Utah legislators will meet Wednesday to appropriate new funds to keep the state’s national parks open, as the federal government shutdown has cost small cities and counties near those parks millions of dollars a day.
The state is already paying the U.S. Interior Department $1.7 million to keep five parks and three national monuments open for 10 days. But Gov. Gary Herbert (R) wants the legislature to allocate more money to keep the parks open, and to keep hundreds of state workers who are paid by federal funds from being furloughed.
Herbert also needs the legislature to confirm state Rep. Spencer Cox (R) as his next lieutenant governor. Herbert tapped Cox, a House freshman, to replace outgoing Lt. Gov. Greg Bell (R), who announced last month that he would be quitting to look for a private- sector job.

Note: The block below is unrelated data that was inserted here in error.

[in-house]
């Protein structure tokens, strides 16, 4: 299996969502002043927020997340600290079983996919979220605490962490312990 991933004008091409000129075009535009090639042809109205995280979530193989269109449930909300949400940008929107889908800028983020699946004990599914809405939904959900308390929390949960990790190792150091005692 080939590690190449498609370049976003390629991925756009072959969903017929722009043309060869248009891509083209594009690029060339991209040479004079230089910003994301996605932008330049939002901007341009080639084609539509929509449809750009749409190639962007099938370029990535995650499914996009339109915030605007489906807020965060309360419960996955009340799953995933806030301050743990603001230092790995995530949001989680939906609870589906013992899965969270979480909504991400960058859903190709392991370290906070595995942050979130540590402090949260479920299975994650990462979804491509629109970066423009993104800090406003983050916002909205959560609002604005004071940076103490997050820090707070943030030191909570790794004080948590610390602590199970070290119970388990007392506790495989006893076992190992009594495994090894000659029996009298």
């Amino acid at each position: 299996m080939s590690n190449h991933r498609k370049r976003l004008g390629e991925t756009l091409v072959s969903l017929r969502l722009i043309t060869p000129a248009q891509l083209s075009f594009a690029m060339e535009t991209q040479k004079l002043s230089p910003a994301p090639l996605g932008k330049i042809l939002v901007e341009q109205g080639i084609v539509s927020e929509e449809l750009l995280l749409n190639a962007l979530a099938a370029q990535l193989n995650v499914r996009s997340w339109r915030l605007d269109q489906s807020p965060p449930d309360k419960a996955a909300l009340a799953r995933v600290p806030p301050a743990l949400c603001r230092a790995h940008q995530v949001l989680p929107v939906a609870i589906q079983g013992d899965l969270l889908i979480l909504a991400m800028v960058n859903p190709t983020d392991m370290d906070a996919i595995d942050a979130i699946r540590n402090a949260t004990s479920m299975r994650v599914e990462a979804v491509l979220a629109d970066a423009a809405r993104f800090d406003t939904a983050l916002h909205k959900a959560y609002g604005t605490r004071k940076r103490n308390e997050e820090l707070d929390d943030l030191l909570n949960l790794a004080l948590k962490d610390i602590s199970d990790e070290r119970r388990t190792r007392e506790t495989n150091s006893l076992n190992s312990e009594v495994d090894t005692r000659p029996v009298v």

Utah was the first state to convince the Interior Department to accept state cash to reopen its parks. Over the weekend, Colorado’s Rocky Mountain National Park, the Grand Canyon in Arizona and the Statue of Liberty in New York reopened with state funding, as our Washington Post colleagues Juliet Eilperin and Lenny Bernstein reported Friday. On Monday, South Dakota’s Mount Rushmore will reopen for business.
Each state is likely to seek reimbursements from the federal government when the shutdown ends.